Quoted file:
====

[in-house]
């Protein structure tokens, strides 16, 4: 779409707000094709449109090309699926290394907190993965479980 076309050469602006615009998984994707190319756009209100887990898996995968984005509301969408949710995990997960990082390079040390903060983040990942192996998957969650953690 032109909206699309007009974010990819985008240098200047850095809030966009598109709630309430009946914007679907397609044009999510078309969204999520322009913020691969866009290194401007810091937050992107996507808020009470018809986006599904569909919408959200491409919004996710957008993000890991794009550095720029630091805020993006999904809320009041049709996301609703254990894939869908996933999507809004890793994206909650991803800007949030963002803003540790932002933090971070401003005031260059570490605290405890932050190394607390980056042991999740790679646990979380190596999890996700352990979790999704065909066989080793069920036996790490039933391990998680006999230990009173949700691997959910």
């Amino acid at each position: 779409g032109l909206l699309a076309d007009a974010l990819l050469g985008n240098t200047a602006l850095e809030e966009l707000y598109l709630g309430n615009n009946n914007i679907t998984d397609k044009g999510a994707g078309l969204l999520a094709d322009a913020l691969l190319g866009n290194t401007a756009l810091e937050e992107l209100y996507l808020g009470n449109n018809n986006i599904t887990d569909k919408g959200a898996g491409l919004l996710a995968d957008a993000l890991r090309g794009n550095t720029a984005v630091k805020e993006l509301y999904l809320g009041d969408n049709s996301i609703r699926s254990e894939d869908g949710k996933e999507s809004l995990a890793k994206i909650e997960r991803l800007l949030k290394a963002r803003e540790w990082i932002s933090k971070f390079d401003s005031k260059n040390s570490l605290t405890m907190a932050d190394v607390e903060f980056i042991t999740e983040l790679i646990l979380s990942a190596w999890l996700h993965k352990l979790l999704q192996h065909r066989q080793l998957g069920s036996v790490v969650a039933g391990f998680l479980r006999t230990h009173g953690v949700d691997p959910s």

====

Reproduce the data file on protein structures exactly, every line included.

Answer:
[in-house]
């Protein structure tokens, strides 16, 4: 779409707000094709449109090309699926290394907190993965479980 076309050469602006615009998984994707190319756009209100887990898996995968984005509301969408949710995990997960990082390079040390903060983040990942192996998957969650953690 032109909206699309007009974010990819985008240098200047850095809030966009598109709630309430009946914007679907397609044009999510078309969204999520322009913020691969866009290194401007810091937050992107996507808020009470018809986006599904569909919408959200491409919004996710957008993000890991794009550095720029630091805020993006999904809320009041049709996301609703254990894939869908996933999507809004890793994206909650991803800007949030963002803003540790932002933090971070401003005031260059570490605290405890932050190394607390980056042991999740790679646990979380190596999890996700352990979790999704065909066989080793069920036996790490039933391990998680006999230990009173949700691997959910």
């Amino acid at each position: 779409g032109l909206l699309a076309d007009a974010l990819l050469g985008n240098t200047a602006l850095e809030e966009l707000y598109l709630g309430n615009n009946n914007i679907t998984d397609k044009g999510a994707g078309l969204l999520a094709d322009a913020l691969l190319g866009n290194t401007a756009l810091e937050e992107l209100y996507l808020g009470n449109n018809n986006i599904t887990d569909k919408g959200a898996g491409l919004l996710a995968d957008a993000l890991r090309g794009n550095t720029a984005v630091k805020e993006l509301y999904l809320g009041d969408n049709s996301i609703r699926s254990e894939d869908g949710k996933e999507s809004l995990a890793k994206i909650e997960r991803l800007l949030k290394a963002r803003e540790w990082i932002s933090k971070f390079d401003s005031k260059n040390s570490l605290t405890m907190a932050d190394v607390e903060f980056i042991t999740e983040l790679i646990l979380s990942a190596w999890l996700h993965k352990l979790l999704q192996h065909r066989q080793l998957g069920s036996v790490v969650a039933g391990f998680l479980r006999t230990h009173g953690v949700d691997p959910s």